V4 Report: Czech Republic re-elects Milos Zeman, who has been one of Europe’s biggest opponents of the EU’s migration manifesto.
With more than 99 percent of the votes counted, the state-owned Czech News Agency declared Mr. Zeman the winner with 51.4 percent of the votes compared with Mr. Drahos’s 48.6 percent.
In the end, Zeman was propelled to victory by a high turnout in the countryside, while Drahos did best in Prague and with voters abroad. Overall, turnout was more than 66 percent.
This was another blow to the leaders of Berlin and Brussels, who have enraged Czechs and Central Europeans over their arrogant demands and lectures regarding “EU Solidarity” and multiculturalism. Despite the myth peddled by Merkel, there was never any “European solidarity” for open-borders, mass migration or forced multicult.
Mr. Zeman was one of the first European politicians to recognize the dangers of open-entry and mass migration from alien cultures. He defied the efforts by Brussels to force the country to accept mandatory migrant quotas. Moreover, instead of acting like a mere subject or student of Berlin, he was both direct and blunt with Angela Merkel.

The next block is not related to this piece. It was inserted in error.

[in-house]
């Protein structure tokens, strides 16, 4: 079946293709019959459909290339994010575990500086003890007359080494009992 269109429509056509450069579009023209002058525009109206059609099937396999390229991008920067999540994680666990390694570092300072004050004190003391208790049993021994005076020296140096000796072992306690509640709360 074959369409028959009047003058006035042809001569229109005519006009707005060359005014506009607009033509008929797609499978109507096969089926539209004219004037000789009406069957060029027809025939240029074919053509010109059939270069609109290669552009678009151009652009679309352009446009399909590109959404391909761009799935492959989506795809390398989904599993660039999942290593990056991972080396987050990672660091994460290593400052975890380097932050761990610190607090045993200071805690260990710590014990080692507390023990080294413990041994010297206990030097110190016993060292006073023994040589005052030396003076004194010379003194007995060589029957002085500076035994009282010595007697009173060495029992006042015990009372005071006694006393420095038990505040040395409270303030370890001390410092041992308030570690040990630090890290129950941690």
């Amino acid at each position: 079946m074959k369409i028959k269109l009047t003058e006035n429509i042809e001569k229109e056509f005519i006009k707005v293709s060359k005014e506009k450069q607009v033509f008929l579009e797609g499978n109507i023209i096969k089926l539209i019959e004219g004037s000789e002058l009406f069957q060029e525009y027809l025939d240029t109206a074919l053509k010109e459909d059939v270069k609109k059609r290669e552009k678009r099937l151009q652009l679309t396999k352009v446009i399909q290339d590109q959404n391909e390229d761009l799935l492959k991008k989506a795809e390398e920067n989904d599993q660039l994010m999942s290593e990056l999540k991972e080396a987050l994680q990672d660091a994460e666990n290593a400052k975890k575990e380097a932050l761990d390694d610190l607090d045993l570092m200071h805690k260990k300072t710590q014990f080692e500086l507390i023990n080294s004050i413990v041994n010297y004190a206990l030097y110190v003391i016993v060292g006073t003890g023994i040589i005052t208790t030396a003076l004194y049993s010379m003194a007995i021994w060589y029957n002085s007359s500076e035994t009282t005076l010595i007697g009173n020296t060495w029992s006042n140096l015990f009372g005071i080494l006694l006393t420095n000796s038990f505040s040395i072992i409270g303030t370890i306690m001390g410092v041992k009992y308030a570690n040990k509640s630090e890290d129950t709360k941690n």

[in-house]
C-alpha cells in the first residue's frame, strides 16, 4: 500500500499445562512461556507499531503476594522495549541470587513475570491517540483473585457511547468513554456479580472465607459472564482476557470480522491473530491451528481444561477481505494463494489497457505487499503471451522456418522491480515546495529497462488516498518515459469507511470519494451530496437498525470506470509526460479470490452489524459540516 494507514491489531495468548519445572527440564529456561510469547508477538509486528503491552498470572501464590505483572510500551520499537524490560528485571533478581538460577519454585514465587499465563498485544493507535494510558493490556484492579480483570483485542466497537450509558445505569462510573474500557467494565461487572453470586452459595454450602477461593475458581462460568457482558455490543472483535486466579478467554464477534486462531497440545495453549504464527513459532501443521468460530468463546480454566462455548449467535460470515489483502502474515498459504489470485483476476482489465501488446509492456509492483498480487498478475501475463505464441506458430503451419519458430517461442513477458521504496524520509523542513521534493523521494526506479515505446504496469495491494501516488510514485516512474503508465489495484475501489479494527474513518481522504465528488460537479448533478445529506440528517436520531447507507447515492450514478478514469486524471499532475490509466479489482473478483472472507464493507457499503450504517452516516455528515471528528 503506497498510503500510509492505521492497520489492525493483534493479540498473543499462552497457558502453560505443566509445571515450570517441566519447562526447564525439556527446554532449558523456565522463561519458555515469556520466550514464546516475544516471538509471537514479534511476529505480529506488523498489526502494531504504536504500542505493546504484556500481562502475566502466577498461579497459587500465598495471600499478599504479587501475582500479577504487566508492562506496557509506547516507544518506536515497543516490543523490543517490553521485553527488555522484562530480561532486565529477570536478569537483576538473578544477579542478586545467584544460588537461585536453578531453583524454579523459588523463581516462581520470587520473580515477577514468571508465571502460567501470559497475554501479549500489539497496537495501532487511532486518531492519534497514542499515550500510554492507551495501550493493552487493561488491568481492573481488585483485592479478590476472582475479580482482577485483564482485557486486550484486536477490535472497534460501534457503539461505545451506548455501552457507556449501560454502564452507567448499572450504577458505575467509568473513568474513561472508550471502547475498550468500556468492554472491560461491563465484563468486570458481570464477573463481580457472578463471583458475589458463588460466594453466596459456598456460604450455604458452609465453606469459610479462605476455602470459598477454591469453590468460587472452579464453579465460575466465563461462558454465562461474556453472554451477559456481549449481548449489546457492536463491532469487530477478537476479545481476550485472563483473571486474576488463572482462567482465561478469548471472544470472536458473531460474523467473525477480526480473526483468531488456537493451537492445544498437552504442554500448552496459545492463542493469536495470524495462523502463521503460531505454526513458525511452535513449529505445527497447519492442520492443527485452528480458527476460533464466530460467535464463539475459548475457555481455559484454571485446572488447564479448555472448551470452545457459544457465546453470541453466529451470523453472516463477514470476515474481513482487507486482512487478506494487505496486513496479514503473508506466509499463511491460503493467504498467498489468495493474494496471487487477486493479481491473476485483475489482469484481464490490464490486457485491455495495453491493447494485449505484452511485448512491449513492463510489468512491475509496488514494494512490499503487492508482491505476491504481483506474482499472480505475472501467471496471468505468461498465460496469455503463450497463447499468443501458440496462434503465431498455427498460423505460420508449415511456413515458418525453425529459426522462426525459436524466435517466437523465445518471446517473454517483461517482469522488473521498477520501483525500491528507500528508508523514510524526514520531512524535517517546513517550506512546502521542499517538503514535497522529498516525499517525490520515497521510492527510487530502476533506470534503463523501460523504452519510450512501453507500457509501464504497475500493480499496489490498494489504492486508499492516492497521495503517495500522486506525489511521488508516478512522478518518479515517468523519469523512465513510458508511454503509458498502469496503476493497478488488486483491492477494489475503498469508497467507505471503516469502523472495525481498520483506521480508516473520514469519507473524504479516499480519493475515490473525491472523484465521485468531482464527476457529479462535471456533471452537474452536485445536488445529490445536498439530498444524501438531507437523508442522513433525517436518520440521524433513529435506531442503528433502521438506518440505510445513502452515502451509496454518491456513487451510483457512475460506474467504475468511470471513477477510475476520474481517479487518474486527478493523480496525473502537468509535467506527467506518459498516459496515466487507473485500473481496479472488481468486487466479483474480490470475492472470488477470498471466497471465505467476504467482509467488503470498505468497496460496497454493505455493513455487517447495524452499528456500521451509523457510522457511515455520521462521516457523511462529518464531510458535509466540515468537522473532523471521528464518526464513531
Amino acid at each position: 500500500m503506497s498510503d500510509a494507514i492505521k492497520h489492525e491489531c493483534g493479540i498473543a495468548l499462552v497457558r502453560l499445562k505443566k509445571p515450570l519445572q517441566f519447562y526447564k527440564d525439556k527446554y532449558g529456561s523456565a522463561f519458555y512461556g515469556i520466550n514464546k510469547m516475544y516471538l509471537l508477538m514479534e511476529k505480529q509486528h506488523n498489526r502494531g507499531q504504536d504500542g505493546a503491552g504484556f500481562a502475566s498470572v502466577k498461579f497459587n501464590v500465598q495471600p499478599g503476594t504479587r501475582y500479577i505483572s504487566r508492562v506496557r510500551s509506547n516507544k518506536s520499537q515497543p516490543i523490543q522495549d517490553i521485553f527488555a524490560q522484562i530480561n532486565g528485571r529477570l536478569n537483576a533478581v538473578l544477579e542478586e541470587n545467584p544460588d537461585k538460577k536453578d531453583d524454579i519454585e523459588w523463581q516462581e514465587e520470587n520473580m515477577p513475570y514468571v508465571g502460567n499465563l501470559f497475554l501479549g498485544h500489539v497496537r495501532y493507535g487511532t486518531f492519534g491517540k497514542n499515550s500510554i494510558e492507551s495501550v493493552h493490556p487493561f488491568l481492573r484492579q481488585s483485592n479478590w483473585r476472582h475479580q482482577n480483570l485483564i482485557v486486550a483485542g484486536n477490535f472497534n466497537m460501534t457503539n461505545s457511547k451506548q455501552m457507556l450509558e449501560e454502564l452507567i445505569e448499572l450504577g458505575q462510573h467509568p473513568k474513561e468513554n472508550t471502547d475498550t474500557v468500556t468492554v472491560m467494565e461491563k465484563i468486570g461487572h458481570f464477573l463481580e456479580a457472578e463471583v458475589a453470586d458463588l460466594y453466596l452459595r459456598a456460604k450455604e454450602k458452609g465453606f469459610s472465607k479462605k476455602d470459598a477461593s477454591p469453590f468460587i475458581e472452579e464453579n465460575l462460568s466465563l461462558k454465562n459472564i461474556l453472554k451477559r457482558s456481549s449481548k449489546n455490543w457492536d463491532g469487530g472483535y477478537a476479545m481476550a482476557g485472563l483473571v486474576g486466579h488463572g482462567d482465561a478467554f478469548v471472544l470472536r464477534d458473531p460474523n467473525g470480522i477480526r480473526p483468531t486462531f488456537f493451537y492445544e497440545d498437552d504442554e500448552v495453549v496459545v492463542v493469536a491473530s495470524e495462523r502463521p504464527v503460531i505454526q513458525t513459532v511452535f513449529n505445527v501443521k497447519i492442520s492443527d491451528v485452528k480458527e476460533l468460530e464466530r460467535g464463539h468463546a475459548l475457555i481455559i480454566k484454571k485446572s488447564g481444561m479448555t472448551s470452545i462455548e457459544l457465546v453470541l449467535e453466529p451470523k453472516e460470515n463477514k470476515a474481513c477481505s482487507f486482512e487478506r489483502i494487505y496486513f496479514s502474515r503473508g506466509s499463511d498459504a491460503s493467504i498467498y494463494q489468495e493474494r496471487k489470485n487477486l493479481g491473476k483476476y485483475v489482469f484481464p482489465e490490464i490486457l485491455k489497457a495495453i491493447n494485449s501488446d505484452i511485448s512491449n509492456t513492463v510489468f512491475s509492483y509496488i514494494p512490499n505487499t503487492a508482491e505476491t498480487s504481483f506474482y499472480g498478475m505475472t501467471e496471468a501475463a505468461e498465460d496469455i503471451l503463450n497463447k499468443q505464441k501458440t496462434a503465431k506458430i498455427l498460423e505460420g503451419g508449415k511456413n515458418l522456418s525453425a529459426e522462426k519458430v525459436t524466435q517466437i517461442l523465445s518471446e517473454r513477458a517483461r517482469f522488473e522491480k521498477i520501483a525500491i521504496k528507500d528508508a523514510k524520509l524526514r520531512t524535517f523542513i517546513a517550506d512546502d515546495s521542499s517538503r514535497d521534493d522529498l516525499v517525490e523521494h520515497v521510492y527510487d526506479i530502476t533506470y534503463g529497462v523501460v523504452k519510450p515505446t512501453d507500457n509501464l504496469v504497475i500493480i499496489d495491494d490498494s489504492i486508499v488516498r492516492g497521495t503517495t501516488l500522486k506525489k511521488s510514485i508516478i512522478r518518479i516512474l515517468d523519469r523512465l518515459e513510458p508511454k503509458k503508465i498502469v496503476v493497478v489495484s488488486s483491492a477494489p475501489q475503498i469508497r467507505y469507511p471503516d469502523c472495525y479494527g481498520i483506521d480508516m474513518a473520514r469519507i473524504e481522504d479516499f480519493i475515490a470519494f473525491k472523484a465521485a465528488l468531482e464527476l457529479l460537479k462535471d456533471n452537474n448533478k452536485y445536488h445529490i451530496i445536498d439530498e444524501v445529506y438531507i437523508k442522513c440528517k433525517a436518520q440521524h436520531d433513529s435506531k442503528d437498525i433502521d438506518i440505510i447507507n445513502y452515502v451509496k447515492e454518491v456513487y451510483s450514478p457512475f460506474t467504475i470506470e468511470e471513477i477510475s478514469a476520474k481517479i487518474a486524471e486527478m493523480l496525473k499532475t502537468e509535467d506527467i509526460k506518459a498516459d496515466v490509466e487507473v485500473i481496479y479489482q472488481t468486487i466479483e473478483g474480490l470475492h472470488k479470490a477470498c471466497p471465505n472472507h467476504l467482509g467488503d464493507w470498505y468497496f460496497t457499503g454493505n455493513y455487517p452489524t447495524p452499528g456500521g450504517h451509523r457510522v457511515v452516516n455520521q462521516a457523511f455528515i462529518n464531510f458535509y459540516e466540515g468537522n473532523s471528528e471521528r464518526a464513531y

The Eurocrat’s candidate, Jiri Drahos, seemed to embrace “EU solidarity” and the so-called “core values” of Brussels. In rejecting his vision, the country was poised to continue in the same direction as its neighbors in Central Europe that comprise the Visegrad Group.
We may not agree with Zeman on every issue, but we do know where he stands. While others meekly submitted to the demands of Germany during the early stages of the migrant crisis, Zeman answered the bell to defend his nation. This was a critical decision at a critical time; just ask Sweden or Austria, both which took a different approach.
We believe Drahos and his advisors would have tried to distance the nation from their natural partners at Visegrad in order to embrace the EU Core.
However, the culture and core of the Czech Republic is Visegrad and Central Europe, not the “NoGoZones” of France and Belgium.
** We have also linked an article published by the Visegrad Post below regarding their analysis of the election in Czechia.